As a former telephone researcher and call center employee, probably not.
You have to consider that there are two basic types of calls you may be receiving from "telemarketers". There are real "robocalls", where you hear an automated message play. These calls are very common, and are typically used for advertising industries, or scams. The other type of marketing call is where you're in contact with an actual person, albeit a person reading a rather awkward script. These are more frequently used to recruit people for surveys (especially during election periods), or for smaller-scale local advertisement.
If this "hack" works, it almost certainly only works in the first case. Phone numbers are randomly generated for both of these systems, and there is an account created in association with this phone number. Several different "codes" can be applied to numbers in this system, letting employees (or more often, computers) know what to expect. These numbered codes (generally 1-9) are associated with things like interest level, and how aggressively the person reacts to a pitch. The number 9 is generally associated with the option "Do Not Call". In the case of robocalls, the assumption is that by entering a number on the keypad, you are accessing a rotary version of this coding system.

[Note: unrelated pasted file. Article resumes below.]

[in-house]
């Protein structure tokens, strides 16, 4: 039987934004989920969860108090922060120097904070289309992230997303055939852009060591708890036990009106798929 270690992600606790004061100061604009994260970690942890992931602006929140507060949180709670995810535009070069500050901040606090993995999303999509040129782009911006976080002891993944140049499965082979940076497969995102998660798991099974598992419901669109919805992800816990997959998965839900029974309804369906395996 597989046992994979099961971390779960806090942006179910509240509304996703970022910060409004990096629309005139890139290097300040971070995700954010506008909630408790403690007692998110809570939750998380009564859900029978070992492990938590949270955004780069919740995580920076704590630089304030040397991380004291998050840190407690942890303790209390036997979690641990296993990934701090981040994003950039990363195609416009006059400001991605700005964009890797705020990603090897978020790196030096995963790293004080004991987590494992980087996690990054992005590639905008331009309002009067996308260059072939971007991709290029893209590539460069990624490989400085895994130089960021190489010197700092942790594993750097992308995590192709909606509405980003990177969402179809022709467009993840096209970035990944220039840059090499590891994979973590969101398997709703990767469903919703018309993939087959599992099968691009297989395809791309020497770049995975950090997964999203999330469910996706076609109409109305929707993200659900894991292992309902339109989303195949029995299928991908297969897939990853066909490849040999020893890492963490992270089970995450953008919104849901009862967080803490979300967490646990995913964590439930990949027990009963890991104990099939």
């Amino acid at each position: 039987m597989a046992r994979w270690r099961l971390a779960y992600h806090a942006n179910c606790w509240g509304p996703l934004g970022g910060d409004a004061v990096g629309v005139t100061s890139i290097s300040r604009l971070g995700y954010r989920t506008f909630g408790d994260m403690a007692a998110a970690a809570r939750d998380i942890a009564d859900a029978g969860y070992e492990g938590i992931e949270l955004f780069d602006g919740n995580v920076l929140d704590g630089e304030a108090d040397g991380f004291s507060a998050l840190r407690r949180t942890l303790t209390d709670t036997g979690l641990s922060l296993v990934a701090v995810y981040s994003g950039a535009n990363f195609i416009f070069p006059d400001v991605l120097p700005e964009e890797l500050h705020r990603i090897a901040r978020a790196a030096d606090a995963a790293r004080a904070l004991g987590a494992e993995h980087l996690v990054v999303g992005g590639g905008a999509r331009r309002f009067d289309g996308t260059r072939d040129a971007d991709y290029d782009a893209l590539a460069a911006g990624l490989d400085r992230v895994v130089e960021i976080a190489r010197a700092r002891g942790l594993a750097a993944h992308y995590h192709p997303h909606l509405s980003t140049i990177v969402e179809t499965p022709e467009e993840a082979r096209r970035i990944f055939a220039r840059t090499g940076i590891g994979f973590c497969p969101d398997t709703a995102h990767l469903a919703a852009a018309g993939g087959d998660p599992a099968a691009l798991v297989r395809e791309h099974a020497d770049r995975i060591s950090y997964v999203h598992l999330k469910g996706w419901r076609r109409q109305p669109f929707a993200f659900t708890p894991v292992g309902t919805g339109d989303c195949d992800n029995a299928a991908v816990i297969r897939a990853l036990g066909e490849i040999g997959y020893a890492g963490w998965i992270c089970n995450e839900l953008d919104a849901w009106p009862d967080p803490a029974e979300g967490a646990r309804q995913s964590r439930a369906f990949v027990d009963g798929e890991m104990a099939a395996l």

The legitimate "Do Not Call Registry" can be accessed online, and only applies to real "telemarketers" (people trying to sell you things). If you still get calls, the best option is to pick up and clearly say "Please do not call me again. I am not interested. Take my number off your list". This allows anyone on the line, or listening to the recording, to code your response as such, and move on. If you simply hang up, the responses is coded as a "soft refusal", and you will get more calls.
TL;DR: If this hack is true, it still only works for a small number of calls.